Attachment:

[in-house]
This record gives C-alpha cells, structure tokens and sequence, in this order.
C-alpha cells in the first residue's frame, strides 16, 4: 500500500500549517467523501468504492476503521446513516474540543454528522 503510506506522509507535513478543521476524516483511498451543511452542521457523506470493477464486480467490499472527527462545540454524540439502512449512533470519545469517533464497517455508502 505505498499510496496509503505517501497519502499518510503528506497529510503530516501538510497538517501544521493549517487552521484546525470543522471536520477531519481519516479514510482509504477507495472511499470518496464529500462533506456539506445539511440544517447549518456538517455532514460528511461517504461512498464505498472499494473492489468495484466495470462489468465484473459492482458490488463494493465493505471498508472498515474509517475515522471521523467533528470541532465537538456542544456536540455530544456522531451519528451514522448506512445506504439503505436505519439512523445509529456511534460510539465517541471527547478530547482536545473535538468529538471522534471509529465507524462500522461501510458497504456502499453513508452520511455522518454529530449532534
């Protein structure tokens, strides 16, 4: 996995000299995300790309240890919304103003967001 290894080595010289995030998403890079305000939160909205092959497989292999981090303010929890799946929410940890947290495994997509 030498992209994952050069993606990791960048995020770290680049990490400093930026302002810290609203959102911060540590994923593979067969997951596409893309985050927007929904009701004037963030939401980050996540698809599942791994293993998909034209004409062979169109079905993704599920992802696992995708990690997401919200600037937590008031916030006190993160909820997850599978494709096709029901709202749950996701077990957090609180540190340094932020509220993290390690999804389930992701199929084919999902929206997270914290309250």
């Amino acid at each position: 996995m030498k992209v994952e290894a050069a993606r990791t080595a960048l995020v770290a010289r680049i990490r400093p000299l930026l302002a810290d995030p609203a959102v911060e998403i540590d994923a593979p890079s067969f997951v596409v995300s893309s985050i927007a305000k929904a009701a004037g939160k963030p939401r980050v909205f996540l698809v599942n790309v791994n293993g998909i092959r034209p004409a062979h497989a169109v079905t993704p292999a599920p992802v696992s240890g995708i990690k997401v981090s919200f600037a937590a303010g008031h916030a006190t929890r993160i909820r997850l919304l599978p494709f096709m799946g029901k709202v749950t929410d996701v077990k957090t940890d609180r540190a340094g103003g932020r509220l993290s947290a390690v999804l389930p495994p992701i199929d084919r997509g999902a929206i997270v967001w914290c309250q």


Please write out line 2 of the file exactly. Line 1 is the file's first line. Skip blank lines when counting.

This record gives C-alpha cells, structure tokens and sequence, in this order.